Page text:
Isn’t eighth grade the time of life many seem to prefer forgetting? Eighth grade was my insecurity around friends and anxiety about them even being my friends; eighth grade equaled dread. Many nights I was like Little Miss Shy hiding under her bed in hopeful fear that she would not have to go to Mr. Funny’s Party. Except I dreaded school and the pressures waiting for me there. What was wrong with home school, I wondered? What was wrong with me?
Music became my solace. I can remember listening again and again to the soundtrack for the 1995 film production of Little Women or the traditional Celtic music of the local ensemble, Kirkmount. Little Women and Kirkmount could change my mood from depression to peace just as fast as the flick of a switch floods a dark room with light. This instantaneous mood change catalyzed simply by music surprised me then and still awes me today when I feel the same effect. The simple strains from the harp or fiddle were empathizing with me. From then on I knew how much I could rely on listening to music or playing on the piano to assuage fears, crowd out negative thinking, and even persuade the corners of my mouth to turn up a little.
Music fine tunes my life perspective more effectively than any other art I experience. Its cells course through my veins and arteries, bringing a different kind of life to my heart, mind, and spirit, and healing in a way blood never can. Music is my spiritual sustenance. It liberates me from thoughts and feelings that spiral me downward. I do not want to forget eighth grade. Even though that whirlwind of fear and depression caught me in its clutches, unveiling music’s mysterious magic calmed this storm in my spirit.
           When I relate to music the way I did in eighth grade, I imagine a connection forming between me and the artist’s creative inspiration. This vicarious participation in the artist’s epiphany or inspiration sometimes brings me to my own epiphanies. I think of it as a feeling of Aha! Art exclaims “Aha!” when its form, an honest idea, and the Spirit harmonize to poke and prod me toward new perspectives and feelings. The philosopher Immanuel Kant labeled this moment of artistic harmony the “Sublime.” (But I think “Aha!” more suitably describes that moment when Art steels my breath away.) The Aha! moment is also a connection I feel with God and the divinity of creation. It sends the fundamental need for art and expression coursing through my veins. The “Aha!” draws people together, creating new channels of discussion and debate which provoke people to discuss truths, values, beauty, spirit, inspiration and the importance in expressing them in countless ways. If this shared feeling is the true beauty of art, then defining art exactly seems far less important than continually creating and participating in moments of “Aha!”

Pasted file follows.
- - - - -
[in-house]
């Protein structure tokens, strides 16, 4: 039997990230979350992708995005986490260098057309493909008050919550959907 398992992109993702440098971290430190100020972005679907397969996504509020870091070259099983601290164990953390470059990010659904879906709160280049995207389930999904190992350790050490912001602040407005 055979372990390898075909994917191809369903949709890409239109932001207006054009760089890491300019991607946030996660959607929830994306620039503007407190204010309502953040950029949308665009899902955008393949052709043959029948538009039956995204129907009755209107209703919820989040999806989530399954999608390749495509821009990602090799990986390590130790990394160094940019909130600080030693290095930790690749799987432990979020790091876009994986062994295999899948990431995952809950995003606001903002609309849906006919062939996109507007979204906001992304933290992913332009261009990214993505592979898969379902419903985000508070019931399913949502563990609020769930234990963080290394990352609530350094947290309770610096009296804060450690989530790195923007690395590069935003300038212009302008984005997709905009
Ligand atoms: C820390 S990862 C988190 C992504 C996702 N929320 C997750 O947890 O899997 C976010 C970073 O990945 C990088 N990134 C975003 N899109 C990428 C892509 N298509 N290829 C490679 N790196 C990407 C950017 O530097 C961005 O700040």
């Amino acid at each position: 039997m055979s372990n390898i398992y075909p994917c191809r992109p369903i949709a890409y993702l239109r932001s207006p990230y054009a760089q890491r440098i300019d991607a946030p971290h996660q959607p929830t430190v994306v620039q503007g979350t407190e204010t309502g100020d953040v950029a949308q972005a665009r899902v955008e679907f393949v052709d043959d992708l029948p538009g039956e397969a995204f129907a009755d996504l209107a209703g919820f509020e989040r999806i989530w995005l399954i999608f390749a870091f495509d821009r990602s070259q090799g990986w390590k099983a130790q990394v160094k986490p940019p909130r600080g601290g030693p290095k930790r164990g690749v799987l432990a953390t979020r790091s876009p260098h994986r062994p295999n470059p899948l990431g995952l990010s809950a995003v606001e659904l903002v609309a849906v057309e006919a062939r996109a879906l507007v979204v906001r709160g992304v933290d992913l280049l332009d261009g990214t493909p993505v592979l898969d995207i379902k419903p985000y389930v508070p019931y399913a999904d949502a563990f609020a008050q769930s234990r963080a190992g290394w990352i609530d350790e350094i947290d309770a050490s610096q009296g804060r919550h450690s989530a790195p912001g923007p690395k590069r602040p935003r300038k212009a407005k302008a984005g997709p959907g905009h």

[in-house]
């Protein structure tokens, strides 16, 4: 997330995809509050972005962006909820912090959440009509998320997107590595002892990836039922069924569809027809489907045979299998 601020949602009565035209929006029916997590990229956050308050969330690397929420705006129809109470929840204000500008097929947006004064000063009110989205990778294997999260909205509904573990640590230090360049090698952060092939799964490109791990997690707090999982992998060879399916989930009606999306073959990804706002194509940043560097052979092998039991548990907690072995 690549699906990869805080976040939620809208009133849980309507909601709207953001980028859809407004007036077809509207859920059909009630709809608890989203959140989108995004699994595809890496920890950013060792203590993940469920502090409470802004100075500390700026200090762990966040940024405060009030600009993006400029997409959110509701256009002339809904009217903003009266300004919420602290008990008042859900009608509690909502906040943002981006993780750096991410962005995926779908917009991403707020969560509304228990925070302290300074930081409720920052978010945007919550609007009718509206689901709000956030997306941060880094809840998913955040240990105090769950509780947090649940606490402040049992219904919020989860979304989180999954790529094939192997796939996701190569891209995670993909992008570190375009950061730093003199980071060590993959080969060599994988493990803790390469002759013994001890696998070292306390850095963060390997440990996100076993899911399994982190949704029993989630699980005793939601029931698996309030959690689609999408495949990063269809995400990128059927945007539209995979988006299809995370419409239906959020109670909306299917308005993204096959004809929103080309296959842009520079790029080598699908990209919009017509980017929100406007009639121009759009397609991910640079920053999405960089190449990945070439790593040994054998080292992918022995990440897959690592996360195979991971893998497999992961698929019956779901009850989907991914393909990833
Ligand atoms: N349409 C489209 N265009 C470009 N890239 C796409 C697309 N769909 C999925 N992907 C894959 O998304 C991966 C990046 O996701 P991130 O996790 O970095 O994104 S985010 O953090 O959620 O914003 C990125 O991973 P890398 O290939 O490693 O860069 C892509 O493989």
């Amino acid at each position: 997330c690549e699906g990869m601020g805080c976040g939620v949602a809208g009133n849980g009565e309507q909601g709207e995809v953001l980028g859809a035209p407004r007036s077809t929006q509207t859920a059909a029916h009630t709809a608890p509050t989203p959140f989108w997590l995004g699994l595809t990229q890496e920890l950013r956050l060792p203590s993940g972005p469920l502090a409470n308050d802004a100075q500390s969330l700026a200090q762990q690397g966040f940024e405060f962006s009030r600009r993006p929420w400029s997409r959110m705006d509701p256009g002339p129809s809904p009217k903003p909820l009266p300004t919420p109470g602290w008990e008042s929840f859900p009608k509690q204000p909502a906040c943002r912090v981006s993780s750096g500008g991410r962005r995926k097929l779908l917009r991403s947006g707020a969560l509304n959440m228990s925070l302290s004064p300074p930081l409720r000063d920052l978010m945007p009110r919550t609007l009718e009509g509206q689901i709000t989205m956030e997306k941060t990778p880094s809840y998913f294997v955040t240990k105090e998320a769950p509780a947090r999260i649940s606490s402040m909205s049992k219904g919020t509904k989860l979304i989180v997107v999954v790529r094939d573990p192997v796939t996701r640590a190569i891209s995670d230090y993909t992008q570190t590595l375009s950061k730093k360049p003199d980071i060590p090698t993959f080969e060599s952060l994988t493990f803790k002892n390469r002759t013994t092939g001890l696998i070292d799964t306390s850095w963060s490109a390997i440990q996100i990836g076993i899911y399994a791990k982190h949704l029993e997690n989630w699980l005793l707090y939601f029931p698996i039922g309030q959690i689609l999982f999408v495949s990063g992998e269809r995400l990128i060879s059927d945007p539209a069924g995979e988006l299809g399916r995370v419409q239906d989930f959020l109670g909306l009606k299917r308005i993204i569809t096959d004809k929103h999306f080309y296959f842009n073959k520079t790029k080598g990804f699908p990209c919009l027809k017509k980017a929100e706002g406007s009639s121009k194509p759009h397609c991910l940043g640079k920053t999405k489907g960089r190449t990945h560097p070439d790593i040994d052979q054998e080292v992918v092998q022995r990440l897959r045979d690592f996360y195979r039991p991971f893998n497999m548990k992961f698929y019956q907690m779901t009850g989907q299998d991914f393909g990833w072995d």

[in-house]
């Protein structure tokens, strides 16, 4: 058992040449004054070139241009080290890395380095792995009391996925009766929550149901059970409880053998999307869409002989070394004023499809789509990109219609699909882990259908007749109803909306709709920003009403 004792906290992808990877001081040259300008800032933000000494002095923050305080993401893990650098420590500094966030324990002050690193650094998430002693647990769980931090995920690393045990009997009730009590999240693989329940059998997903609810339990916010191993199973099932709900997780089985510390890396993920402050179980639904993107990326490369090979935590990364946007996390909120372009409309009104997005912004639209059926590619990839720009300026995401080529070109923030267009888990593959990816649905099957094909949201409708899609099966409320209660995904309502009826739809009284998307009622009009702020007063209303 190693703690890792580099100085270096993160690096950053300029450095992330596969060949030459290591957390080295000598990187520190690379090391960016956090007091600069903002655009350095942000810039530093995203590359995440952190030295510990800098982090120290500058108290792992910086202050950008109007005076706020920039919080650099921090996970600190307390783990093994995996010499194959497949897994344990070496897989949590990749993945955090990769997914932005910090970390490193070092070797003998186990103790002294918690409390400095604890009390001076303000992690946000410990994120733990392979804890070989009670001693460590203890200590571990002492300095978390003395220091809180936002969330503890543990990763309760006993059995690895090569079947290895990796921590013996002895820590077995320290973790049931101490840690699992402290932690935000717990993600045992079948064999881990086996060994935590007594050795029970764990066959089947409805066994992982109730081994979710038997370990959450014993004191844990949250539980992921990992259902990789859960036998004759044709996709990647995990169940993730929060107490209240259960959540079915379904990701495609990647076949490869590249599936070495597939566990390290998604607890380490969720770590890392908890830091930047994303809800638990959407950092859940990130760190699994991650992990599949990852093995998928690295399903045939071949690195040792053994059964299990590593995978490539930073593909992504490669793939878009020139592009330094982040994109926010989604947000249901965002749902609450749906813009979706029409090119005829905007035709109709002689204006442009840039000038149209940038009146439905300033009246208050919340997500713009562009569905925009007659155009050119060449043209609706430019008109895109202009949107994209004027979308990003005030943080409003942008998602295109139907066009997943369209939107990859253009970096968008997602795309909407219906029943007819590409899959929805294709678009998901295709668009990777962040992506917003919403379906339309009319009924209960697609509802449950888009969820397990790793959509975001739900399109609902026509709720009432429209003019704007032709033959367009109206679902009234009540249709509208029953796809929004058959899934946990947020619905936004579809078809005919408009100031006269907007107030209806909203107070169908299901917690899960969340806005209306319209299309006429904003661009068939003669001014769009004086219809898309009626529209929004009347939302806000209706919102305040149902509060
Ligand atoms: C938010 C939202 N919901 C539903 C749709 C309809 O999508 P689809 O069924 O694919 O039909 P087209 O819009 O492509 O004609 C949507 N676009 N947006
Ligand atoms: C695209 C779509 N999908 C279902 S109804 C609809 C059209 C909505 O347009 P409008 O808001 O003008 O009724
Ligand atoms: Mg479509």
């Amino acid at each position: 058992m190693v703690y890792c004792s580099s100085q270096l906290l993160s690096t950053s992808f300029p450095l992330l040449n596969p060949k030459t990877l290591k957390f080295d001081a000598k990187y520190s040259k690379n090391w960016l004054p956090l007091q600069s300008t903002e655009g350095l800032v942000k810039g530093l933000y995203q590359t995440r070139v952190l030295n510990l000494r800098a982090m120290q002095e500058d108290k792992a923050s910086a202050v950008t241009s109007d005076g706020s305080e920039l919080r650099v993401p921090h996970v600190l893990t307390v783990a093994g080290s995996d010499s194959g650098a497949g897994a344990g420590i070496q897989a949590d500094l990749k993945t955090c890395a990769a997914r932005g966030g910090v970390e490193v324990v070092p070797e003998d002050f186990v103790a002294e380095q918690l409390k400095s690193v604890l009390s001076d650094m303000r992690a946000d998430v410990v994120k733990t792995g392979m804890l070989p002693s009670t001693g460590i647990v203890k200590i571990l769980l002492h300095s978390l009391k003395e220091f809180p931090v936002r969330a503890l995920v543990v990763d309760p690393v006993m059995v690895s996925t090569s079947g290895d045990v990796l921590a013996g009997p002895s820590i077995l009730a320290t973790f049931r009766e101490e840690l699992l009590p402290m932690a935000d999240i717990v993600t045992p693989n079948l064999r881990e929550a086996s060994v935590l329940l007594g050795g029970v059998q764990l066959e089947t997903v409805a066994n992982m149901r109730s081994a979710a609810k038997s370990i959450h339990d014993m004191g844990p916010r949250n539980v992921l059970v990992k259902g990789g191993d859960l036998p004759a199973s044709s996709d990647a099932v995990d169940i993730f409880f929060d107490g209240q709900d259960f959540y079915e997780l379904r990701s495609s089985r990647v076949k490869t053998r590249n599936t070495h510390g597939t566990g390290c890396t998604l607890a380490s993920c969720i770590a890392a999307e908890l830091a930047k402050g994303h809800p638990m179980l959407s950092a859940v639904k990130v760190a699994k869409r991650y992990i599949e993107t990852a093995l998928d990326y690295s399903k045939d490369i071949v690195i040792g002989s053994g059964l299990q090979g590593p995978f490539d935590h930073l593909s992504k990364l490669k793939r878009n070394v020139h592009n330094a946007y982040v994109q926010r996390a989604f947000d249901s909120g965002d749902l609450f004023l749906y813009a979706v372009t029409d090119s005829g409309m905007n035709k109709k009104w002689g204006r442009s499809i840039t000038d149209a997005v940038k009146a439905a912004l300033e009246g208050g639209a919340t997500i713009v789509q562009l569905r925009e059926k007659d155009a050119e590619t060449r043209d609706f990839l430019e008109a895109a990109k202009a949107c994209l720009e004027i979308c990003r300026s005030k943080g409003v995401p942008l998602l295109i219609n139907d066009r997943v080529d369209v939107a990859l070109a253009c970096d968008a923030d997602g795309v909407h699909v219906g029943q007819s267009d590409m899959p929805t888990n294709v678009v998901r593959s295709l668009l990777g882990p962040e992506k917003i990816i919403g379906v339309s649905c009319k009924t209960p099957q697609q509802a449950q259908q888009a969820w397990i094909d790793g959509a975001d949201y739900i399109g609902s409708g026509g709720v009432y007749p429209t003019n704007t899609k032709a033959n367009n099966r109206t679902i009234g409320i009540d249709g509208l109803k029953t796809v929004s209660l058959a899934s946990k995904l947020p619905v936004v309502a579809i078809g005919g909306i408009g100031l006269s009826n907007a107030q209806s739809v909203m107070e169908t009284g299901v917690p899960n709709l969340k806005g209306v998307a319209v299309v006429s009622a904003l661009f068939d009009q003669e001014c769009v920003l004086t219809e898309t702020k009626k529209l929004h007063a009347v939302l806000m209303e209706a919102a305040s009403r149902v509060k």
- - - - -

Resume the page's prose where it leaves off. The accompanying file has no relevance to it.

The shape of my life is squished and molded by art. Art keeps my tempo in rhythm; it keeps me in balance and covers me with all sorts of textures and colors. It makes me galumph like an elephant, sing out like the angels, speak like a visionary with new confidence and enthusiasm, and think trapezoid or hexagon instead of square. Creative expression resounds more and more clearly in the halls of my mind and spirit as it brings me closer to God and helps me discover the potential for divinity in my soul. God created man and our world, and we in turn are learning how to create and lift each other to our divine potential. Art touches and speaks to souls in positive and beautiful ways; in not always the most predictable ways, it draws the beauty and truth in life to the surface. I no longer dance, and piano practicing comes in spurts, but I know I will dance, and play, and squawk on my oboe in eternity. But whether I am actually in the dance or just watching in the wings, art will always be my companion through life, inspiring me to higher thought and happier, more inspired living.

3 comments:

Erin Mumford said...

This is really well-written, and especially interesting to me since my journey through Art is almost exactly equal to yours.

christina q thomas said...

thanks, p. back in the day when i used to be a really great writer. :) no. but i miss being forced to have to shape and mold a piece of writing. it stretches your brain in good ways.

Nancy said...

I hope to see more of your art in writing to push a few thoughts into my slow flowing artistic viens too!